Progression in finding genetic variants influencing well-being has been hampered by the reliance on univariate traits, ignoring the added information in their interrelation.
We introduce two novel methods for multivariate genome-wide association meta-analysis (GWAMA) of related traits that correct for sample overlap. A broad range of simulation scenarios supports the added value of our multivariate methods relative to univariate GWAMA. We applied the novel methods to life satisfaction, positive affect, neuroticism, and depressive symptoms, collectively referred to as the well-being spectrum (Nobs = 2,370,390), and found 304 significant independent signals.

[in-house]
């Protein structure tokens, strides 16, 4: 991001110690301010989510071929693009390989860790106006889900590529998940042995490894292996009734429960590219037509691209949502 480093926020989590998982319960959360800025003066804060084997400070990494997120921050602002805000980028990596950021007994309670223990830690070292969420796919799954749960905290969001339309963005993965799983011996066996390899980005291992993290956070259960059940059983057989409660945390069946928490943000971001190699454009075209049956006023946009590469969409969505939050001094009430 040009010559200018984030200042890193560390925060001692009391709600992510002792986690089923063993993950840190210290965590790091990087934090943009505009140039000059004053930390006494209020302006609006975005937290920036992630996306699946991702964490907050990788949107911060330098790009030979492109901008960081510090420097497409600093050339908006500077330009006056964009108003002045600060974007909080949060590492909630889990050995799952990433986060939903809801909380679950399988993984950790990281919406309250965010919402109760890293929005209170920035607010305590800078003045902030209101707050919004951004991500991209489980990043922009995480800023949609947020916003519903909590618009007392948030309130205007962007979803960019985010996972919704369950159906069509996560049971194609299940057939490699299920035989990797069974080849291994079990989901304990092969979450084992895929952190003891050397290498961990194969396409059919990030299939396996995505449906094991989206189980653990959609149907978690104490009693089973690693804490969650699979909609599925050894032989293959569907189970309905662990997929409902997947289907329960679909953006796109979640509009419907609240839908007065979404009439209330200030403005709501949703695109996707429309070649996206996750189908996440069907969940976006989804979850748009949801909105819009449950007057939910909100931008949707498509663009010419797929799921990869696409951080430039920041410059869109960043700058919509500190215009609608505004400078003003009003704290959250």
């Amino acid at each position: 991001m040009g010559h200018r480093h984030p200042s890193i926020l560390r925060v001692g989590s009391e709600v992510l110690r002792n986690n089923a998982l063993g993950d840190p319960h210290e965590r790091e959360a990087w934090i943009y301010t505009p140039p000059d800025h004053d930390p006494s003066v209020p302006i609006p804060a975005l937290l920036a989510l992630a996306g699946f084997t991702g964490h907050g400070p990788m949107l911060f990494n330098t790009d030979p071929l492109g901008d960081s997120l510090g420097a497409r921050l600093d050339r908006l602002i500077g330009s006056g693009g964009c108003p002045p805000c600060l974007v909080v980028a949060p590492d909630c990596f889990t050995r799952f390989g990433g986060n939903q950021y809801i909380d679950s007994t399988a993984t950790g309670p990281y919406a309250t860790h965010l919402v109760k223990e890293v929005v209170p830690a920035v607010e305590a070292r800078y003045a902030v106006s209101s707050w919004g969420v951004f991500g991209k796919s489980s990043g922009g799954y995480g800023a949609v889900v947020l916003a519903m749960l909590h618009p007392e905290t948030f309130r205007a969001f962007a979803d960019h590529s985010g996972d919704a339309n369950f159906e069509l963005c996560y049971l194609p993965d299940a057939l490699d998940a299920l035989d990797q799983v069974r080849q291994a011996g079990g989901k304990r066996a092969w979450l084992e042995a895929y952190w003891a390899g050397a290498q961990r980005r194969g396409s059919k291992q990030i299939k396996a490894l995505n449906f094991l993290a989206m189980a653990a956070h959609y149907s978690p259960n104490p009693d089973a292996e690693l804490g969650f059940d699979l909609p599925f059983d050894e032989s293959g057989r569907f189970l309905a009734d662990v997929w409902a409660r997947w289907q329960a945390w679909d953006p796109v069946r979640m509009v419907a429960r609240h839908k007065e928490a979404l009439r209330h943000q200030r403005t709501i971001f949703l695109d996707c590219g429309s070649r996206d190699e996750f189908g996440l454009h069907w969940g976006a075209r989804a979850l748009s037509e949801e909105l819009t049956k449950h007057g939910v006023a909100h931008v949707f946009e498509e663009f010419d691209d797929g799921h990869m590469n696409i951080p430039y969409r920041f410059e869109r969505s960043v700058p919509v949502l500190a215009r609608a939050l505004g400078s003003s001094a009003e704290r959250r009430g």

Our multivariate approaches resulted in a 26% increase in the number of independent signals relative to the four univariate GWAMA, and in a ~ 57% increase in the predictive power of polygenic risk scores. Supporting transcriptome -and methylome-wide analyses (TWAS/MWAS) uncovered an additional 17 and 75 independent loci, respectively. Bioinformatic analyses, based on gene expression in brain tissues and cells, showed that genes differentially expressed in the subiculum and GABAergic interneurons are enriched in their effect on the well-being spectrum.